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Agri-Gaia

AI in the agricultural industry

With Agri-Gaia, a group of companies is working closely together to develop open structures for digital agriculture on the basis of Gaia-X. As part of this, Bosch Research is optimizing the use of fertilizers.

Farmer Uwe Thumann stands next to his agricultural machine after his fertilizer application.

From climate change to feeding the world’s population: Farmers play a vital role in feeding an ever-growing world population. Every day, they are confronted with the effects of climate change and have to ensure that they produce food in a sustainable manner. In short: numerous needs and parameters need to be taken into account in order to make the right decisions from an economic, ecological and legal point of view. This is exactly where digital agriculture can play a key role. “Digitalized machines and processes already exist on farms,” said Dr. Johanna Link-Dolezal, a development engineer and agricultural expert at Bosch Research. But these solutions need to be better connected. Artificial intelligence can raise them to a new level.

Uwe Thumann knows the challenges in agriculture only too well. Ten years ago, the 31-year-old started working for the family business in the Osnabrücker Land and since then has kept pigs and grown crops on an area covering around 175 hectares. For Thumann, sustainability is more than a buzzword: “Farmers think in generations – they don’t think about what will happen in two or three years’ time,” he explained. In his view, the interaction of humans and the environment as well as the careful use of the soil, plants and animals are elementary aspects of farming. This includes the use of suitable fertilizers too. Johanna Link-Dolezal is carrying out research into this topic as part of a team involved in the Agri-Gaia project: optimizing the use of fertilizers through AI.

Creating an open IT infrastructure involving numerous manufacturers

The Agri-Gaia project is subsidized by the German Federal Ministry for Economic Affairs and Energy and is creating an open infrastructure for sharing AI algorithms in agriculture. Under the supervision of the German Research Center for Artificial Intelligence (DFKI), project partners from associations, research, politics and industry are developing a digital ecosystem for the agricultural and food industry, a sector dominated by medium-sized firms, which is based on the European cloud initiative Gaia-X. Within the group, representatives from politics, industry and the scientific community are putting in place the basis for a modern, cross-domain data infrastructure which will ensure Europe’s digital sovereignty and allow data to be exchanged in line with the general data protection regulation (GDPR). This will allow large-scale use of AI in agriculture. Farmers are already benefiting from solutions such as Bosch NEVONEX: a global partner network orchestrated by Bosch which aims to make existing machines intelligent and connect them to the Internet. Farmers can choose digital services from various providers and use them on machines regardless of the manufacturer – from tillage and sowing to fertilizing and crop protection.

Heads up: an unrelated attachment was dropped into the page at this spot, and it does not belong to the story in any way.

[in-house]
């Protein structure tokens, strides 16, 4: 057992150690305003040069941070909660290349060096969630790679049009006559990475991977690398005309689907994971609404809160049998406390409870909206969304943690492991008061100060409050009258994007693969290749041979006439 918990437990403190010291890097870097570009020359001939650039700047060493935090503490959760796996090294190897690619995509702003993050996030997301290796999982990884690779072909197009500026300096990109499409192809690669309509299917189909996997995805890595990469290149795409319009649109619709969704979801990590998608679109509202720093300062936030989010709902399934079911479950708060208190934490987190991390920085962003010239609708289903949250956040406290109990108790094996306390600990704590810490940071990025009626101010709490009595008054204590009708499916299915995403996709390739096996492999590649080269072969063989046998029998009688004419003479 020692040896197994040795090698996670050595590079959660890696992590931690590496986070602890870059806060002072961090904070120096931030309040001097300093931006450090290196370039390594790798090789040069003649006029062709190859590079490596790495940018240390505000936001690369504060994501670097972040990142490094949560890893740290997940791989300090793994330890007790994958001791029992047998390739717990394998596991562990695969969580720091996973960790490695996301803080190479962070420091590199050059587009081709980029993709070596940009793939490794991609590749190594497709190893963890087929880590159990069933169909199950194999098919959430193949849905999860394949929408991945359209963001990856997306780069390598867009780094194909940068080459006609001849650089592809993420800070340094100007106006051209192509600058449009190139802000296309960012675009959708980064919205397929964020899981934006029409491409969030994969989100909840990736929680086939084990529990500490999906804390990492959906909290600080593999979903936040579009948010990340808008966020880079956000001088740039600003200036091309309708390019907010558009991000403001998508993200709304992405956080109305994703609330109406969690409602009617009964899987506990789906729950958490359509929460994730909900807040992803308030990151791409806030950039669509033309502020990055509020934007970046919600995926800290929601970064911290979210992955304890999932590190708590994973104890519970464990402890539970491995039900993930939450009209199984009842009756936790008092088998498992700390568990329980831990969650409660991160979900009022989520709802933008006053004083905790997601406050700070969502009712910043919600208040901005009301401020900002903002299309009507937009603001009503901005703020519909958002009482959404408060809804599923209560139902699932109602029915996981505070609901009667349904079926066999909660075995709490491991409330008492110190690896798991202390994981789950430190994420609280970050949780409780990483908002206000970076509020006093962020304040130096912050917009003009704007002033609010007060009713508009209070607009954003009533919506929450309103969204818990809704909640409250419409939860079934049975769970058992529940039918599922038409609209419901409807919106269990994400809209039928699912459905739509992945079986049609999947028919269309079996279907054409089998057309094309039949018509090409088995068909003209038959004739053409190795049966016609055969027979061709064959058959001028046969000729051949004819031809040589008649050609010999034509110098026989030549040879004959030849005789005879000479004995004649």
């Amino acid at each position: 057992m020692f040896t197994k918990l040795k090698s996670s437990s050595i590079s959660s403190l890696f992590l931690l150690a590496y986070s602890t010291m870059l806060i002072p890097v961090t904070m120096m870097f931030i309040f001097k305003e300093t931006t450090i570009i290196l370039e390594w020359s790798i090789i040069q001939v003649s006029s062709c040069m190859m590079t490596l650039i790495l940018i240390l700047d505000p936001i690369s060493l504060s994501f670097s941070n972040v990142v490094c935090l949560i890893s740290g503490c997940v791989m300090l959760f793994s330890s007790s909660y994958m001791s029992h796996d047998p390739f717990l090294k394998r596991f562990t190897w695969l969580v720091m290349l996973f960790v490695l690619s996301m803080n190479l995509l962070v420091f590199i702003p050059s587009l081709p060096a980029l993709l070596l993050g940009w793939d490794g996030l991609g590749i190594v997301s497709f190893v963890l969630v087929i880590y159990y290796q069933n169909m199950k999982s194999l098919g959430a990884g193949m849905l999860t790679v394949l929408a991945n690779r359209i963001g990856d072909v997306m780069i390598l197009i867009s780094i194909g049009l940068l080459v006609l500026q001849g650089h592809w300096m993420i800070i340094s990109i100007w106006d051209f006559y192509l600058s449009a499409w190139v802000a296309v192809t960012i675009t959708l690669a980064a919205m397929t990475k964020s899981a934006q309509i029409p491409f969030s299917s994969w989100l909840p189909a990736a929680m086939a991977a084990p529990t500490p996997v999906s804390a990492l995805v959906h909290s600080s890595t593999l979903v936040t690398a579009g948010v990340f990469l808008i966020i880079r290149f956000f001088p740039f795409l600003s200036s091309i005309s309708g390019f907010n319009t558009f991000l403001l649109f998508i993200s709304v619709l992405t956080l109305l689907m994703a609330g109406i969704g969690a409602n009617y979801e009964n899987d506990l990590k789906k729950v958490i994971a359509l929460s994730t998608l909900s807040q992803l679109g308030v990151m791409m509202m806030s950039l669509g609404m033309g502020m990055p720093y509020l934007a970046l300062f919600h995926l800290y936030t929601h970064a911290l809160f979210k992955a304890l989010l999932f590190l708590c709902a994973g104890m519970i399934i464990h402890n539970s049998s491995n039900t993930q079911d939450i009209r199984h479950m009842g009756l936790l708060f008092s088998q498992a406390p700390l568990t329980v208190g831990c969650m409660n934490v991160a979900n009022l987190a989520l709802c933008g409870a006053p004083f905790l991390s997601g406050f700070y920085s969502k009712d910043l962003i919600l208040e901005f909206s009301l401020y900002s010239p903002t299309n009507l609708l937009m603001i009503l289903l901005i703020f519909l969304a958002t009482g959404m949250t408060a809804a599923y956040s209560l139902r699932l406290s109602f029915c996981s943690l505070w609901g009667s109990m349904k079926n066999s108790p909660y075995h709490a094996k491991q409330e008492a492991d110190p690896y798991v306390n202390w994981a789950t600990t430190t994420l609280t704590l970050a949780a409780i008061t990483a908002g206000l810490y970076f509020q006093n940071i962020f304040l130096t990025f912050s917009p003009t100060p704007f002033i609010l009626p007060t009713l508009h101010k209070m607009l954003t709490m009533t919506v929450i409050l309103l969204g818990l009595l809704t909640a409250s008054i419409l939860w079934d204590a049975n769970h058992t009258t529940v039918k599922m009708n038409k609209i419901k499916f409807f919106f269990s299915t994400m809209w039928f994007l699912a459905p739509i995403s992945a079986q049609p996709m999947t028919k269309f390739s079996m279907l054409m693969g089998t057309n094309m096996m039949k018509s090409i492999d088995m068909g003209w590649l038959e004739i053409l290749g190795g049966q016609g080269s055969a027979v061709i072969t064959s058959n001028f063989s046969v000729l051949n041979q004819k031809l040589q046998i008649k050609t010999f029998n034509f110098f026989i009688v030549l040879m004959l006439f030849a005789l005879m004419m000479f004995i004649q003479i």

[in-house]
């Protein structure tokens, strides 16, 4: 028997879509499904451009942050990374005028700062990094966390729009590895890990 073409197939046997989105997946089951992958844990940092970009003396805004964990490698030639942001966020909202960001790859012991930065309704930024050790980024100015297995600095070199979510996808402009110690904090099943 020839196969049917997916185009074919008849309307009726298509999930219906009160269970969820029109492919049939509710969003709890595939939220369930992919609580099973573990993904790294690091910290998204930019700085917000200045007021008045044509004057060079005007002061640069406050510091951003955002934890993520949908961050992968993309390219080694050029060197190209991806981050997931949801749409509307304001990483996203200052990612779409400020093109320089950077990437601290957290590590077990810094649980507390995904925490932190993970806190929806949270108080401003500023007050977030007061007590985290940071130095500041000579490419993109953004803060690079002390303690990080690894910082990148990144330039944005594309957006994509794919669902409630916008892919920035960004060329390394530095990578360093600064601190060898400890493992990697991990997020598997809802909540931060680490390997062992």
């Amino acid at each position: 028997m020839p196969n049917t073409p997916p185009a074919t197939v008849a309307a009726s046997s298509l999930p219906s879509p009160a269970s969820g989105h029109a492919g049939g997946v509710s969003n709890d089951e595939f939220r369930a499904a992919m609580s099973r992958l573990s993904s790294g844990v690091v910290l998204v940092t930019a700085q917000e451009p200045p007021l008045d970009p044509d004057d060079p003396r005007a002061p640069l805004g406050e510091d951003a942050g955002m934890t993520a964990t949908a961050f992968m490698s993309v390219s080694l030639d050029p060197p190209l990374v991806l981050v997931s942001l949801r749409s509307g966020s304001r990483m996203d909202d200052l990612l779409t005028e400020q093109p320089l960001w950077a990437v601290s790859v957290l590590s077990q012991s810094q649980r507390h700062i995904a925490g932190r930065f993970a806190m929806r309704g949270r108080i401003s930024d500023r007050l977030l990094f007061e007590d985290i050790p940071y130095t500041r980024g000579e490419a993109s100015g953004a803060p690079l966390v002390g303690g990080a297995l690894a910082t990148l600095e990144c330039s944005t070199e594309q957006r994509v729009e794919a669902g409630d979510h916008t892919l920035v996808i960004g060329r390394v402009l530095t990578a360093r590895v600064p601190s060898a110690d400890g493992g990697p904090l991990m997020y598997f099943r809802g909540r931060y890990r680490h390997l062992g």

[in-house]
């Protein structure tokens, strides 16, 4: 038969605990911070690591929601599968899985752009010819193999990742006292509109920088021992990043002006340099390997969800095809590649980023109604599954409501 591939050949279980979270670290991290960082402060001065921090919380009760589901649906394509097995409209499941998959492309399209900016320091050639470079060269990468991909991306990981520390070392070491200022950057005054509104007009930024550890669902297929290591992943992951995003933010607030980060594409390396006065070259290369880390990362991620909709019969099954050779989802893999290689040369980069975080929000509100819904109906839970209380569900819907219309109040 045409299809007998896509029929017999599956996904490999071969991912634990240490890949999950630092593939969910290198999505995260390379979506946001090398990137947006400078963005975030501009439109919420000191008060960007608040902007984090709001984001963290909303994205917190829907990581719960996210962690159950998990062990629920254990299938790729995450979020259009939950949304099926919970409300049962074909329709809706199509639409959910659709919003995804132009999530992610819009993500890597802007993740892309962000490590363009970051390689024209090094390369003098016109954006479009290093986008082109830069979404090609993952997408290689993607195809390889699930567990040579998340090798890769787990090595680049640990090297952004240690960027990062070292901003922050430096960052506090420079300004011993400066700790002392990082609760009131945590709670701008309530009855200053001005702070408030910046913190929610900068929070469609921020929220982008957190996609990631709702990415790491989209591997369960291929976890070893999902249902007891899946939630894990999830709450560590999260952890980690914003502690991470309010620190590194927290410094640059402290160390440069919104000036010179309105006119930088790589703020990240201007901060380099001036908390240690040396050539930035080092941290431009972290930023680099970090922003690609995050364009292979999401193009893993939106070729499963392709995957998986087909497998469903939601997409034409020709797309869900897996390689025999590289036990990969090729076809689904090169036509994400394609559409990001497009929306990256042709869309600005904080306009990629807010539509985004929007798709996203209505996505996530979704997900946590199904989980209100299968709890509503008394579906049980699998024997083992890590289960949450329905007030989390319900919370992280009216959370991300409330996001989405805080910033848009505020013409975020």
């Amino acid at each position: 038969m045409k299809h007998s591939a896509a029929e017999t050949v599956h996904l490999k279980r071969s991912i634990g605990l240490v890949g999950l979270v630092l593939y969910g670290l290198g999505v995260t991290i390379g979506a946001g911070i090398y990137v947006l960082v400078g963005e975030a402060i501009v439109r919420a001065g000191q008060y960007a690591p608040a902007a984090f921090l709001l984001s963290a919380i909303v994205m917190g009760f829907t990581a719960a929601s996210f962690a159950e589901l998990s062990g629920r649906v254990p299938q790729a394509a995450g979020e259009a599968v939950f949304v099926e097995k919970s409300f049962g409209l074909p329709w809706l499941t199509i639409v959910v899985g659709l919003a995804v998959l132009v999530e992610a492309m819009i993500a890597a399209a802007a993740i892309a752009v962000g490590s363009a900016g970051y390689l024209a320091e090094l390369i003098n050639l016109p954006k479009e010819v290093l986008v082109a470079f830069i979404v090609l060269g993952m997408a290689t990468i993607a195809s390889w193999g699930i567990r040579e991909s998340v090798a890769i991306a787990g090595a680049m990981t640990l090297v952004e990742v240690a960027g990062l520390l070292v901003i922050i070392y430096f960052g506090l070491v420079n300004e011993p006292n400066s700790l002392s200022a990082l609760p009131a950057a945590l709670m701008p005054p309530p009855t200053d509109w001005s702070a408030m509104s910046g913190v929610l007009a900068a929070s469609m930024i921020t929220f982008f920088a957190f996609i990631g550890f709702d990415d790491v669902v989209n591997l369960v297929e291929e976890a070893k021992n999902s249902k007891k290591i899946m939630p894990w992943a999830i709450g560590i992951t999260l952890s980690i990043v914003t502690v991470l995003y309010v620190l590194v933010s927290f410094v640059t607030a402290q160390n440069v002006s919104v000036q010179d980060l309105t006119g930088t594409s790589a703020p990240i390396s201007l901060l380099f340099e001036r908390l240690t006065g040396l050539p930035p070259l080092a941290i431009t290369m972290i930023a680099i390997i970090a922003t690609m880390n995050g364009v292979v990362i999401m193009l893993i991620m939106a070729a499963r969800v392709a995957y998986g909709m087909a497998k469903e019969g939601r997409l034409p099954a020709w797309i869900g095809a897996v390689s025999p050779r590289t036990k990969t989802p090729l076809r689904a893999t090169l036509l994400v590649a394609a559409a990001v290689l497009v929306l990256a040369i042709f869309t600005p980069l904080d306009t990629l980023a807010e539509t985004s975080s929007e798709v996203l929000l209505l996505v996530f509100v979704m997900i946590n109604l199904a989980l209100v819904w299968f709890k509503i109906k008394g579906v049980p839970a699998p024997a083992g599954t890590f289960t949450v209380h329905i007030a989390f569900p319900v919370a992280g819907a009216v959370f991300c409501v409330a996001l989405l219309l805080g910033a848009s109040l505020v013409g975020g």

And the research work from Agri-Gaia goes one step further. In the future, it will be possible to use the information from farming operations on individual farms across a range of processes: The data are fed into the Agri-Gaia ecosystem with the consent of farmers. As a basis for AI development, data are needed in order to further develop and optimize the models and digital services for use in agriculture on an ongoing basis. Technologies such as privacy preserving computing technologies ensure that users’ data are protected without sacrificing the benefits of the digital services. At the same time, algorithms for generating synthetic data developed during the project reduce the work involved when preparing and annotating real data. As a result, they allow a larger group of users to create tailored AI models and offer these via Agri-Gaia.

Bosch Research is optimizing the use of fertilizers

As part of the consortium, Bosch Research is focusing on fertilizers. Johanna Link-Dolezal and the team headed by Dr. Helmut Schomburg are currently developing an AI-supported application for applying fertilizers as necessary. It will be tested in the field over the course of 2022. This is no easy job. The model must take into account the expected yield, the previous cultivation method, the soil type, the crop rotation, the size and position of the field, the technology used, the costs, the fertilization times and the legal regulations in the best way possible. “In order to do this, we need to collect as much data as possible in order to teach and train the AI models. These data could be sensor data from agricultural machines for example,” explained the expert. Via Agri-Gaia, farmers will then be able to access the application and download it as an AI-based model to their machines. The application of fertilizer will also be recorded accurately. According to the Osnabrück-based farmer Uwe Thumann, this will make the procedures on farms much easier: “We have to report our use of fertilizers to the authorities. The new system would automatically produce documentation.” This planned process combines all elements of the AIoT cycle with which Bosch links and further develops the Internet of Things and artificial intelligence in the form of services and products. With a focus on the needs of users, the data generated by the agricultural machines are collected and algorithms are trained, continuously improved and adapted to farmers’ needs.